It strengthens your core. It makes your body agile. It aligns your body with your mind and soul.
But contrary to what many might think, yoga can aid your weight loss journey beautifully. While it detoxifies your body, yoga makes you a mindful eater and helps prevent stress eating. Your brain is more aware of what you consume and what your body needs. Yoga brings down the levels of the stress hormone, Cortisol, the rise of which is associated with fat storage in areas we want the least, like the stomach. To top it all, many core asanas spark your metabolism and aid calorie burning.
Ashtanga, Vinyasa, and Power Yoga are ideal for shedding those extra kilos and make perfect accompaniments to your cardio and weight training routine. Here, we list out the postures to incorporate in your routine, which will help you to best embrace yoga for weight loss.
1. Paripurna Navasana (Boat Pose)
Sit on your mat with your legs straight in front of you. Keep your hand a little behind your hip, fingers pointing forward. Press them and straighten the arm. Lift the top of your breastbone and lean back slightly, continuing to lengthen the front of your torso between the pubis and top of your breastbone. Make sure not to round your back.
Exhale, bend your knee, and slowly lift your feet, to make an angle of 45 degrees with your thighs, relative to the floor. As you lengthen your tailbone, lift your pubis towards your navel. Try to straighten your knees with the tip of your toes slightly above your eye-level.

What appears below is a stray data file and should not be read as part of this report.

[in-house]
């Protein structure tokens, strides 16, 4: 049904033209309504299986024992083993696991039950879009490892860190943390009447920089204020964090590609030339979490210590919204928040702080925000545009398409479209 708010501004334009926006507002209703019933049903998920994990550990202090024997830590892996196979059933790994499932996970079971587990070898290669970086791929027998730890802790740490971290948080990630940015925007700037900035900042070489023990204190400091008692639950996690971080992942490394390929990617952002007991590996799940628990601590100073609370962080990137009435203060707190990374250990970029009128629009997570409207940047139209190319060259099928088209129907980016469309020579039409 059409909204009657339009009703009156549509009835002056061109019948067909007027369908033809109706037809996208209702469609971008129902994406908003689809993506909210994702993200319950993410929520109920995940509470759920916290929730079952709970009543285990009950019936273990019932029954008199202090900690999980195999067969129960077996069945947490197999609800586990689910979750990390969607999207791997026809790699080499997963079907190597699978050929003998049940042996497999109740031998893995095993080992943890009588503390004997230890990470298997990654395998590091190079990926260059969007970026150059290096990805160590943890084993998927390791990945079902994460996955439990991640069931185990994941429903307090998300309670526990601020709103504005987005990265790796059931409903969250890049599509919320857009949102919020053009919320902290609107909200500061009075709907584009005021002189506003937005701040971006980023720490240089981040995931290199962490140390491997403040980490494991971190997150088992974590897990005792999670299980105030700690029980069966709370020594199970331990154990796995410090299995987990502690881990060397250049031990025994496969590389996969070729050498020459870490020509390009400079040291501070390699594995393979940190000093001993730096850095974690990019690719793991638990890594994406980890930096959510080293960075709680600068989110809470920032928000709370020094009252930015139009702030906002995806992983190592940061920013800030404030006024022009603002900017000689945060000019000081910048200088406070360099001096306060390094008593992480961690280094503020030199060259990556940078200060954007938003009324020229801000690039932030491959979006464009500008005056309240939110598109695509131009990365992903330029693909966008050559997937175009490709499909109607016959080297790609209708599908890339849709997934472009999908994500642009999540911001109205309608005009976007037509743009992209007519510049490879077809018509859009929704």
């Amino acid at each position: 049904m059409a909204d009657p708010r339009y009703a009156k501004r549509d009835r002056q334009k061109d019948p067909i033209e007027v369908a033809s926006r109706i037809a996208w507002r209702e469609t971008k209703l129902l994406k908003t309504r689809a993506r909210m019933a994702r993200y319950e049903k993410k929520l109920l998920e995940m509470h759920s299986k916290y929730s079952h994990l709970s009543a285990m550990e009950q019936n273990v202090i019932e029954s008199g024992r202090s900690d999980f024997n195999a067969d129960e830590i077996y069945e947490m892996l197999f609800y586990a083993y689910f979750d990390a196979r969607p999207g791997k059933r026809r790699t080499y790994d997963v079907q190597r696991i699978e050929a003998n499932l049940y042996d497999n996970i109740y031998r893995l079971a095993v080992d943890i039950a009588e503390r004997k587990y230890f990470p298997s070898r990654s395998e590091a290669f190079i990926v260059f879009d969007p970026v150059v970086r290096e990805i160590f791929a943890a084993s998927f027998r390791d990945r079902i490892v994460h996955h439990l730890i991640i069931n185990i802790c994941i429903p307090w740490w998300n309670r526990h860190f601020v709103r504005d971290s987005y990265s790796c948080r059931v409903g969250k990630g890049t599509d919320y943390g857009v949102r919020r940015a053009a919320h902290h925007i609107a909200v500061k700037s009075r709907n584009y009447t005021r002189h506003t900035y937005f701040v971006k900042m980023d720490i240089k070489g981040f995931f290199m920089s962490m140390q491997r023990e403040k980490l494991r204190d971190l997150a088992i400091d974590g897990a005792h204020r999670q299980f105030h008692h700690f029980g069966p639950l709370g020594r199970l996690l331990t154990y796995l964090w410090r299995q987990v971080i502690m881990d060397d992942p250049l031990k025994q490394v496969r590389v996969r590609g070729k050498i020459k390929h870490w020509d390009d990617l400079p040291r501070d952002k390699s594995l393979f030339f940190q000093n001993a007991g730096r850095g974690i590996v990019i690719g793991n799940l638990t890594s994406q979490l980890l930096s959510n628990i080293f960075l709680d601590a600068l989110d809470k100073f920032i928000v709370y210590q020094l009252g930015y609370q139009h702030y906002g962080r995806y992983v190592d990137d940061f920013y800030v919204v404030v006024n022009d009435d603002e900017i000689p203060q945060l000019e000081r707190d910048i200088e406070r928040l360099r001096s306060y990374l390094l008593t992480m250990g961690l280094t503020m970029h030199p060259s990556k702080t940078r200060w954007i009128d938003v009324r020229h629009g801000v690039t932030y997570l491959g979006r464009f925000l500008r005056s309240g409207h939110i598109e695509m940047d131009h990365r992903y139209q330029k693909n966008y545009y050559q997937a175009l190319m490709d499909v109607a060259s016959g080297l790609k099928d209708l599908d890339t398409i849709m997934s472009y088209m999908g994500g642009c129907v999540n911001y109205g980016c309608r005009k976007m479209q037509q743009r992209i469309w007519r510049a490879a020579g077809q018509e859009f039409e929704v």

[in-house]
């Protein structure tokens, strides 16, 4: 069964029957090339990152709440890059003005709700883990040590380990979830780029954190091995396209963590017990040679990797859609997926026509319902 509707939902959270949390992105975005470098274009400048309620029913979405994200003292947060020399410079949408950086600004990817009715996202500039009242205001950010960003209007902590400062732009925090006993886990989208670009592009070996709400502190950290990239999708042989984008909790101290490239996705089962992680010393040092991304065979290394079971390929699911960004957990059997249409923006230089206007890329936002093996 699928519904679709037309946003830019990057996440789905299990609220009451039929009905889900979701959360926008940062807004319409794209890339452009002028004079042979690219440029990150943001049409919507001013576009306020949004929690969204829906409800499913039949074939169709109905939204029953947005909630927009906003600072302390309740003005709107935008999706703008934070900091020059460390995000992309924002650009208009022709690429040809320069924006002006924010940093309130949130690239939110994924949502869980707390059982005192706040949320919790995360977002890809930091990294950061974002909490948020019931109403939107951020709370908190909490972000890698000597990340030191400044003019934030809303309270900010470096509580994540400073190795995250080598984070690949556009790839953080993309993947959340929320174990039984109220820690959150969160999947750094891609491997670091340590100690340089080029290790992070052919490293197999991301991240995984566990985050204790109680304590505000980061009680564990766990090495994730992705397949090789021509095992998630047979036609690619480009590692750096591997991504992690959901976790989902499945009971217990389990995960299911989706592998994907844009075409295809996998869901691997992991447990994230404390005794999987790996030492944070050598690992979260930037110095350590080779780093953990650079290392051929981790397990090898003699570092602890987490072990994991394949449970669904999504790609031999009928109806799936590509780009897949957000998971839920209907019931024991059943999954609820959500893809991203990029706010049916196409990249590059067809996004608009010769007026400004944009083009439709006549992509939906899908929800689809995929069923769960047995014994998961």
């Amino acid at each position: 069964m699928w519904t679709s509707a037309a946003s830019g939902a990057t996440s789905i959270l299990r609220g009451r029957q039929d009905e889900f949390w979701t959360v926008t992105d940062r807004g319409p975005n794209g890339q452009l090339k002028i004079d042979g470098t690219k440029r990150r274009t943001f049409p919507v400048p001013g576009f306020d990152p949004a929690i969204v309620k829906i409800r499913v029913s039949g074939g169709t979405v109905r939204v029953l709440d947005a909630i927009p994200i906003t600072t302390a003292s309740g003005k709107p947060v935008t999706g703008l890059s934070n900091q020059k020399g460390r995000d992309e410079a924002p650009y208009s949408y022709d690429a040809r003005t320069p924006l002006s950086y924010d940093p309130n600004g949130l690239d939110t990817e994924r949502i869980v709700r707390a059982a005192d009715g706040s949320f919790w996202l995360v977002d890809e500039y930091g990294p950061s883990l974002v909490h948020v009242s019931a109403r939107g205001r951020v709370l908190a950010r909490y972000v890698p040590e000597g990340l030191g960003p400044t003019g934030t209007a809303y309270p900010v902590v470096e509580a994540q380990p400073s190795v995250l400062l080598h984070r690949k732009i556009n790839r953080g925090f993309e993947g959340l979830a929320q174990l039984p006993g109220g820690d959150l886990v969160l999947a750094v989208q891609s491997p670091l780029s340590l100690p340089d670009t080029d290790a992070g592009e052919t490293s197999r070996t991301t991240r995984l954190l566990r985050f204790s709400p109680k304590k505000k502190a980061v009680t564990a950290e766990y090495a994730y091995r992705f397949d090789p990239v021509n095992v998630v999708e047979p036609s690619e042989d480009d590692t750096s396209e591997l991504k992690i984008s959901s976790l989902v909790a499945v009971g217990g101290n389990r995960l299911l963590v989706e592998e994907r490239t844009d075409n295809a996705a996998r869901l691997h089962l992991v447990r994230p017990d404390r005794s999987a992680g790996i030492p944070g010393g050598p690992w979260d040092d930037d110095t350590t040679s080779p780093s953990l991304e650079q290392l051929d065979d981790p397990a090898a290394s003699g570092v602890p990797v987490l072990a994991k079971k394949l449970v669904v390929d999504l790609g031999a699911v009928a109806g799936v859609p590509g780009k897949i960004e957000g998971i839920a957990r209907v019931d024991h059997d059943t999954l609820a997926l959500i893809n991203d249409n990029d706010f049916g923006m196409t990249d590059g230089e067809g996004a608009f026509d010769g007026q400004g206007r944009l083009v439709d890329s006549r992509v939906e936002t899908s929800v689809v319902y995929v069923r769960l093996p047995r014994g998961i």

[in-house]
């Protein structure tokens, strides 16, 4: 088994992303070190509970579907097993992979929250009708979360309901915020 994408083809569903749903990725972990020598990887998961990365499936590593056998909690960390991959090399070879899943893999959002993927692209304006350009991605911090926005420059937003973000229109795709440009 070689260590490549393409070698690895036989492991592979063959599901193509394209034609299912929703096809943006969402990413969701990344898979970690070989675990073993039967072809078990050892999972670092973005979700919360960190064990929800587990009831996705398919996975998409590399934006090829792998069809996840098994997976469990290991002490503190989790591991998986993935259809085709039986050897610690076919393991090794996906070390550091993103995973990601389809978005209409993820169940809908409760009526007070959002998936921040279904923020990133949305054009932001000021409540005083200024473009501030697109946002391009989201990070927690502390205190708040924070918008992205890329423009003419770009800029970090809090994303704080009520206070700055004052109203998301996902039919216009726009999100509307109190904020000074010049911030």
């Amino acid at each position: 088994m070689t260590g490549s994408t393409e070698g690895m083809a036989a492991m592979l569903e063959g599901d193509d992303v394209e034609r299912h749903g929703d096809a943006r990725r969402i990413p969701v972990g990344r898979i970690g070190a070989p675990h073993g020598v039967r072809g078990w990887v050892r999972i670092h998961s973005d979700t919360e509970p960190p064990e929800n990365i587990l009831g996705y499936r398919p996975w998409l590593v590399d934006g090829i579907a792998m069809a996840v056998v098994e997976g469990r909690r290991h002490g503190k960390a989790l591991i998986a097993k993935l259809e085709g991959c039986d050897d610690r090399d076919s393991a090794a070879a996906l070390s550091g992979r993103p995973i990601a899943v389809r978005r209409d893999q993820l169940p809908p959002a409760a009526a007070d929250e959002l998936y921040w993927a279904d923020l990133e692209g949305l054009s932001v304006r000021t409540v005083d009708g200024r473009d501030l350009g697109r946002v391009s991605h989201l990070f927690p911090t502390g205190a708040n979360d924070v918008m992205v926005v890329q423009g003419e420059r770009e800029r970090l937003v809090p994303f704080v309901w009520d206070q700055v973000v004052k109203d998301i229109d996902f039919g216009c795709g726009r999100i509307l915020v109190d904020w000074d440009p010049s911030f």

Stretch your arms parallel to each other and the floor. Spread your shoulder blades and reach out through your fingers.
Anchor the pose by pressing the heads of the thigh bones toward the floor, lifting the top of your breastbone. Remember to keep the lower belly flat. Breathe easily. Tilt the chin slightly toward your breastbone so the base of the skull lifts lightly away from the back of the neck.
Stay in the pose initially for 10-20 seconds and gradually increase the time of your stay to 1 minute. Bring the legs back while you exhale, sit upright, and inhale.
The pose strengthens your abs and deep hip flexor, aids digestion, and relieves stress.
2. Virabhadrasana II (Warrior Pose II)
Begin in Tadasana (Mountain Pose). Inhale and lift your arms over your head, then bring your hands into prayer position at your chest. Step your feet 4-5 ft apart, while raising your arms parallel to the floor, palms facing down. Reach out to the sides, drawing your shoulder blades apart.
Turn your right foot slightly to the right and your left foot out to the left 90 degrees, aligning the right and the left heel. Firm your thighs and turn your left thigh outward so that the centre of the left knee cap is in line with the centre of the left ankle.
Exhale, bend your left knee so as to make the shin perpendicular to the floor. Bring your left thigh parallel to the floor, if possible. Press the outer heel firmly to the floor and hold this movement.
Stretch arms keeping them parallel to the floor. Make sure not to lean the torso over left thigh and keep the sides equally long and shoulders directly over the pelvis. Press the tailbone slightly towards the pubis, turn the head to the left and look out over the fingers.
Hold posture for several long, deep breaths (30 seconds to 1 minute). Inhale as you come up, then repeat with your other leg forward.
Aptly named after the fierce warrior, this asana builds stamina and endurance, strengthens your legs and ankles, and opens your chest and shoulders.
3. Utthita Parsvakonasana ( Extended Side Angle Pose)
From Warrior II pose (with right knee bent), bring the right elbow down to the right knee, inhale and move the left arm up, towards the ceiling. Exhale, and take the arm over the ear, making a straight line with the left side of your body.
While the right knee is bent directly over the ankle, sink the hips down towards the floor, and reach the left fingers away from the left foot.
Breathe and hold for 3-6 breaths.
Inhale and reach the left fingers up and back into Warrior II or straighten the legs coming into 5 pointed star.
Repeat on other side.